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press his own vileness, God accounts no honours too great for him
“He owns him as a pleasant child; expresses his compassionate regard for him, promises to manifest his mercy towards him, and grants him all that he himself can pos. sibly desire"
Divest the tenth Skeleton also of its divisions, and it will be equally clear.
By the world' we are to understand pleasure, riches, and honour
“ This, if considered in itself, is vile; if, as estimated by the best judges, worthless
“ The soul, on the contrary, if considered in itself, is noble; and if, as estimated by the best judges, invaluable
“ Such being the disparity between the value of the world, and that of the soul, we cannot but see what must be the result of a comparison between them
“ We suppose, for argument sake, that a man may possess the whole world, and that after having possessed it for awhile, he loses his own soul: what in the issue would he be profited ?
“ Whether we enter generally or particularly into this subject, the result will be still the same.”
These two Skeletons are selected in order to exemplify this idea, Ist, In a subject where the whole matter is contained in the text; and, 2dły, In a subject where nothing but the general idea is suggested: and if the reader will give himself the trouble to examine, he will find that every one of the other Skeletons may, with equal ease, be drawn out in the same manner. This is a point of considerable importance: for if the mind were necessarily cramped and fettered by this method of composition, it would be inexpedient to adopt it. But it is manifest that it leaves the mind at most perfect liberty: and while many advantages arise from it, there is no room at all for the principal objection, which might at first sight appear to le against it. But though these observations are made to shew that discourses might be formed from the Skele. tons as easily without divisions as with them, it is not to be thought that the mention of the divisions is a matter of indifference: the minds of the generality are not capable of tracing the connexion and coherence of a discourse : VOL. I.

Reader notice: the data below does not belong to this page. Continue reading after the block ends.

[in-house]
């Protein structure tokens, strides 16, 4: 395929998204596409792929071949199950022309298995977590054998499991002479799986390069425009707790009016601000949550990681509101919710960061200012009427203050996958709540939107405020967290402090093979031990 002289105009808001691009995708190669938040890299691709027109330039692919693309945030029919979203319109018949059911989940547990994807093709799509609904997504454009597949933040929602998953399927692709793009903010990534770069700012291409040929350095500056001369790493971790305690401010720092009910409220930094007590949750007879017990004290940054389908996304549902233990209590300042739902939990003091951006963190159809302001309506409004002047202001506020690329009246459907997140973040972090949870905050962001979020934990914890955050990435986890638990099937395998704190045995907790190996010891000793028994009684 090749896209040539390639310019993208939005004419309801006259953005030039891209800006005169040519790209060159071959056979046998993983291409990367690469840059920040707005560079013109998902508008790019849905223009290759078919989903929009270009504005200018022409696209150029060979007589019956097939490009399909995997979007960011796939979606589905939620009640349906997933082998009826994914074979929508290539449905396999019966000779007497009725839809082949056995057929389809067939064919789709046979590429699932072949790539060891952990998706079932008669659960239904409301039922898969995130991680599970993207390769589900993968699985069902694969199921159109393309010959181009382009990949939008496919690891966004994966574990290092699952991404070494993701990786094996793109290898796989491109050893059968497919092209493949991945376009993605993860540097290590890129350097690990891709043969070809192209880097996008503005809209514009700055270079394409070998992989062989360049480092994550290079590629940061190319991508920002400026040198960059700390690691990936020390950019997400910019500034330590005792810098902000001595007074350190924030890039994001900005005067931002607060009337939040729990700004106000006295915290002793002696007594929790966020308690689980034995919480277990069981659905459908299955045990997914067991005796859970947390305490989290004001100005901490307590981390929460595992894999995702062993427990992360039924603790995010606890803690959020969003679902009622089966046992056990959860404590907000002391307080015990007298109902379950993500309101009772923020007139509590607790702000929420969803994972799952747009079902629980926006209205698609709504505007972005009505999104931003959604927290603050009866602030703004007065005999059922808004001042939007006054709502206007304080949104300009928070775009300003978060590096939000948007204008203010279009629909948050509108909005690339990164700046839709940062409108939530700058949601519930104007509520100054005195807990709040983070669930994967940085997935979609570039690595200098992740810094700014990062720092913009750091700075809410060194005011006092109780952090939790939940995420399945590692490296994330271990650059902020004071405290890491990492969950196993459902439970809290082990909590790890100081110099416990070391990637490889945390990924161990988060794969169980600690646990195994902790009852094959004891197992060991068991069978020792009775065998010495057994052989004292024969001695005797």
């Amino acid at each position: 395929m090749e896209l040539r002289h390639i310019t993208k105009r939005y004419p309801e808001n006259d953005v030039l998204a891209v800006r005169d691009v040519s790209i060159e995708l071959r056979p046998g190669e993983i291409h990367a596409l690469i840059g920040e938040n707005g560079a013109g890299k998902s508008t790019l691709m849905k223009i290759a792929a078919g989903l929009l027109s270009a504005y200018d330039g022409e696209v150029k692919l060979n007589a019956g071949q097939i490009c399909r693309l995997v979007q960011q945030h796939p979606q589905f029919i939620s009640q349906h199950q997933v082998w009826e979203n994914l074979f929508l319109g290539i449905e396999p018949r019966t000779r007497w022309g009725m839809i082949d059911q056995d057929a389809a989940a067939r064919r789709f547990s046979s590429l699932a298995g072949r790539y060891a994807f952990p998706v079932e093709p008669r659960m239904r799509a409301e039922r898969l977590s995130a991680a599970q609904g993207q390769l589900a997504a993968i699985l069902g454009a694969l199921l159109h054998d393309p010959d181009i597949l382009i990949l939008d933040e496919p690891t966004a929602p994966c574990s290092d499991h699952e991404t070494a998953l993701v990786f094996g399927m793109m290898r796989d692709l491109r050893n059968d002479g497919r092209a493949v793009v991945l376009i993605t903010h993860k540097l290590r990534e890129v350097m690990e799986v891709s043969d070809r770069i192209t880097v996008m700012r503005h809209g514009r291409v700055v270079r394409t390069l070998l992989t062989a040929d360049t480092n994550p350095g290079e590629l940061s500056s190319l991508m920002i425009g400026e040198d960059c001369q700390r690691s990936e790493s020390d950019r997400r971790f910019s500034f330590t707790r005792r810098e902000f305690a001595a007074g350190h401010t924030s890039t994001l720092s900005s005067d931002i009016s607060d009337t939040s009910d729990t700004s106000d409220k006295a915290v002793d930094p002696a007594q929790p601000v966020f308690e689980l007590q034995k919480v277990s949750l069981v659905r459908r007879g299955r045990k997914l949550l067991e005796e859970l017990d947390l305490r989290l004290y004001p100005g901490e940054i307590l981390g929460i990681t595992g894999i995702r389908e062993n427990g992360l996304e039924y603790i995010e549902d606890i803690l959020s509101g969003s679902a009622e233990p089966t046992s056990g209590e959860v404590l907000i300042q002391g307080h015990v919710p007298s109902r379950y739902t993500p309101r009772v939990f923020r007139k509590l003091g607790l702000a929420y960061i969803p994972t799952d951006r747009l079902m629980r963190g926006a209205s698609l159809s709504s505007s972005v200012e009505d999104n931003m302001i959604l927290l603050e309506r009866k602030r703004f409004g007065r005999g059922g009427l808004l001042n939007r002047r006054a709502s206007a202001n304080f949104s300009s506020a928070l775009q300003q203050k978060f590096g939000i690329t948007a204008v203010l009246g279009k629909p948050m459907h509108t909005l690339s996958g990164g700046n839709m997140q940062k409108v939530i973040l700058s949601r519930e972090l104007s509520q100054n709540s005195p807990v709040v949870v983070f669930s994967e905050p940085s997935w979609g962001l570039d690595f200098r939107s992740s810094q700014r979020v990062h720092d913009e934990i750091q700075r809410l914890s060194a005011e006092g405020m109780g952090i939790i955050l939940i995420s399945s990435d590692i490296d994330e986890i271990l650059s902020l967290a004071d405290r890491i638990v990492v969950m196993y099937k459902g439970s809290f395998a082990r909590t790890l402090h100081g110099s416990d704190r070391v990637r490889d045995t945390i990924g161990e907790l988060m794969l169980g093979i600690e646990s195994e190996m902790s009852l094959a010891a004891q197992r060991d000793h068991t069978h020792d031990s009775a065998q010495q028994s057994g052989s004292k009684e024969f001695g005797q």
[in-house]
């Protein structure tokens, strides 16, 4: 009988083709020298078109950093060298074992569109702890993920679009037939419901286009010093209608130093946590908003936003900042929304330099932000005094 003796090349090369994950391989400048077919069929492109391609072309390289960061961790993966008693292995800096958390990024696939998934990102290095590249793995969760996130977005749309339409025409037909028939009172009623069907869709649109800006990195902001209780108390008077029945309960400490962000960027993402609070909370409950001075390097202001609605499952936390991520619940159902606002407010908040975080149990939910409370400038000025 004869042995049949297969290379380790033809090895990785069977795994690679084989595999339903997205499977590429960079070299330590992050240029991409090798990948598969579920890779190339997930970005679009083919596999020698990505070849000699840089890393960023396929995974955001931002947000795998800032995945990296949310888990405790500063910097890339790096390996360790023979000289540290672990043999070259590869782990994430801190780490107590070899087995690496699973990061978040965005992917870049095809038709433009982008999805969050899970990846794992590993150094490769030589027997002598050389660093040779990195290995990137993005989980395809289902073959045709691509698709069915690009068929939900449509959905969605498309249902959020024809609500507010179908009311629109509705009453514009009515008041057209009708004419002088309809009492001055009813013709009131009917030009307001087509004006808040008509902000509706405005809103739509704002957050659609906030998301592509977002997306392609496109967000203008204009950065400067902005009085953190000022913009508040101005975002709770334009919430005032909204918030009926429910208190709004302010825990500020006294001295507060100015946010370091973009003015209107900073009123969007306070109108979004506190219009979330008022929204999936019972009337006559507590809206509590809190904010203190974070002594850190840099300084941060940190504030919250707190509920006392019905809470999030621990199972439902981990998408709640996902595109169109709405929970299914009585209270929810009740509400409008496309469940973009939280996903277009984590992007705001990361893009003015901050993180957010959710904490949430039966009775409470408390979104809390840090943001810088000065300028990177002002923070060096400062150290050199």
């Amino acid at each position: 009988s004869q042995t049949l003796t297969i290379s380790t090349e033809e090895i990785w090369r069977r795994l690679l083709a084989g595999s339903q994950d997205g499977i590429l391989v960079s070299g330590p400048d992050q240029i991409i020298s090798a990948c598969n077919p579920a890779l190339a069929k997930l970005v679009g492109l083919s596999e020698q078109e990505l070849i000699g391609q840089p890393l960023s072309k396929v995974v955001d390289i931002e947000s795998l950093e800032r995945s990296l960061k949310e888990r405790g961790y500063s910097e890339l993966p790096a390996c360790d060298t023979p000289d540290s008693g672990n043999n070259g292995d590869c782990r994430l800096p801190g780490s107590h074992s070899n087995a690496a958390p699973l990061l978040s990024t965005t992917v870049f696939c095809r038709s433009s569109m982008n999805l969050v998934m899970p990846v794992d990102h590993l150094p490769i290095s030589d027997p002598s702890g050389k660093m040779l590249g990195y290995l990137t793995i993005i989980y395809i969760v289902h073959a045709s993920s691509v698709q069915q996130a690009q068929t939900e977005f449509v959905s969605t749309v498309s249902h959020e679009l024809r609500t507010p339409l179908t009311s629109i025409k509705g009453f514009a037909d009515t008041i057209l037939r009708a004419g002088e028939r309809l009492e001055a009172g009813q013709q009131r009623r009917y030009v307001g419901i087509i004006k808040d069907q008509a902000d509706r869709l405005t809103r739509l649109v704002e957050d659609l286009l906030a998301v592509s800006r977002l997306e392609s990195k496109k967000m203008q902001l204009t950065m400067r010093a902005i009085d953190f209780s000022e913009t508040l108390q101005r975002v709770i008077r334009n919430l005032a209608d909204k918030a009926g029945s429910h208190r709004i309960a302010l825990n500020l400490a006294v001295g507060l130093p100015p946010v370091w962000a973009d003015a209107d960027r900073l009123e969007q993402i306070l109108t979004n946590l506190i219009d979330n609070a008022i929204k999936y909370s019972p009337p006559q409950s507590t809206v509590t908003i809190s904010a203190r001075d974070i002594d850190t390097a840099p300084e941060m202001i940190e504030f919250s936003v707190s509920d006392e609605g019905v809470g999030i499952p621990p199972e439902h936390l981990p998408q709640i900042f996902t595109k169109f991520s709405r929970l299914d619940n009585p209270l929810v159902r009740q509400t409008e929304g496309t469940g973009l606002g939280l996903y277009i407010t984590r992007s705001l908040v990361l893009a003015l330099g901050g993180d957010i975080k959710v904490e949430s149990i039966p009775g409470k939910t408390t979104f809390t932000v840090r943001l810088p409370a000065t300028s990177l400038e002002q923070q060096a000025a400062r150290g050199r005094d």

The manner in which they
their attention will fag; they will lose much of what they hear; and have no clue whereby to recover it: whereas the mention of an easy and natural division will relieve their minds, assist their memories, and enable them to “ mark, learn, and inwardly digest” the word.
If any student, who has a view to the minis. should be used. try, should choose to employ a part of his sabbath in perusing any of these compositions, he would do well first to get a clear view of the great outlines of the discourse, and then to consider, under each part, what is contained in the brackets; consulting, as he proceeds, the passages of Scripture that are quoted. After this, if he will write over the whole, interweaving those passages, or such parts of them as refer immediately, to the sub ject, adding only a few words here and there to connect the whole, he will find that every Skeleton will make a discourse, which, if read distinctly, 'will occupy the space of nearly half an hour. In this way he may attain, with. out any great difficulty, a considerable knowledge of the Scriptures, together with a habit of thinking clearly and connectedly on the principal doctrines contained in them. If any one, who has entered upon the 'sacred office, should think them worthy of his attention, a different method of using them should be adopted. He, having finished his academical studies, has his time more at his own command; he should therefore make himself perfect master of the Skeleton before him, and then write in his own language, and according to his own conceptions, his views of the subject : and be will find that: “ verba provisam rem non invita' sequentur.” It is proper however to observe, that those parts, which have only one mark after them, need very little enlargement; whereas those which have three marks -- should be more fully opened.